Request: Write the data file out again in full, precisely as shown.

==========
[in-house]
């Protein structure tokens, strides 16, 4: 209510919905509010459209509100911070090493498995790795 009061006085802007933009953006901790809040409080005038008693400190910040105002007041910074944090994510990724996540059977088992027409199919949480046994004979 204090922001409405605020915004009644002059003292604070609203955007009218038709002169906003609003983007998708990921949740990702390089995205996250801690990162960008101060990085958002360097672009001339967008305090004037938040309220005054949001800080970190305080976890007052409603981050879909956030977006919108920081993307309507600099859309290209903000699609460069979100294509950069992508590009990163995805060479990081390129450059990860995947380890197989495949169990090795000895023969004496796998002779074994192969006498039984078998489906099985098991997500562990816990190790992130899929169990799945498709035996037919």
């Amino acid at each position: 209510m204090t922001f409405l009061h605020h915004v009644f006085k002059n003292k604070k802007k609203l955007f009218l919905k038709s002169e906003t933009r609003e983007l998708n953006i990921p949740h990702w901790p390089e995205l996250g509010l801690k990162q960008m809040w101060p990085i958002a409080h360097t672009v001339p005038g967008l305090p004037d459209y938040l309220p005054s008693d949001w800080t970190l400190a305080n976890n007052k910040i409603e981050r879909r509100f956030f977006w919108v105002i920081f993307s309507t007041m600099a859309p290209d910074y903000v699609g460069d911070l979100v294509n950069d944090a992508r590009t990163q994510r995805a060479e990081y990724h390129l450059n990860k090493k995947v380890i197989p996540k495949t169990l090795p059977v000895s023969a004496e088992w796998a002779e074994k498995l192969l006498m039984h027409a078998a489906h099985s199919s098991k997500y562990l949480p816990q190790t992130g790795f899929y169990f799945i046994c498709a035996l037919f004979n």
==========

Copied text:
[in-house]
């Protein structure tokens, strides 16, 4: 209510919905509010459209509100911070090493498995790795 009061006085802007933009953006901790809040409080005038008693400190910040105002007041910074944090994510990724996540059977088992027409199919949480046994004979 204090922001409405605020915004009644002059003292604070609203955007009218038709002169906003609003983007998708990921949740990702390089995205996250801690990162960008101060990085958002360097672009001339967008305090004037938040309220005054949001800080970190305080976890007052409603981050879909956030977006919108920081993307309507600099859309290209903000699609460069979100294509950069992508590009990163995805060479990081390129450059990860995947380890197989495949169990090795000895023969004496796998002779074994192969006498039984078998489906099985098991997500562990816990190790992130899929169990799945498709035996037919």
């Amino acid at each position: 209510m204090t922001f409405l009061h605020h915004v009644f006085k002059n003292k604070k802007k609203l955007f009218l919905k038709s002169e906003t933009r609003e983007l998708n953006i990921p949740h990702w901790p390089e995205l996250g509010l801690k990162q960008m809040w101060p990085i958002a409080h360097t672009v001339p005038g967008l305090p004037d459209y938040l309220p005054s008693d949001w800080t970190l400190a305080n976890n007052k910040i409603e981050r879909r509100f956030f977006w919108v105002i920081f993307s309507t007041m600099a859309p290209d910074y903000v699609g460069d911070l979100v294509n950069d944090a992508r590009t990163q994510r995805a060479e990081y990724h390129l450059n990860k090493k995947v380890i197989p996540k495949t169990l090795p059977v000895s023969a004496e088992w796998a002779e074994k498995l192969l006498m039984h027409a078998a489906h099985s199919s098991k997500y562990l949480p816990q190790t992130g790795f899929y169990f799945i046994c498709a035996l037919f004979n």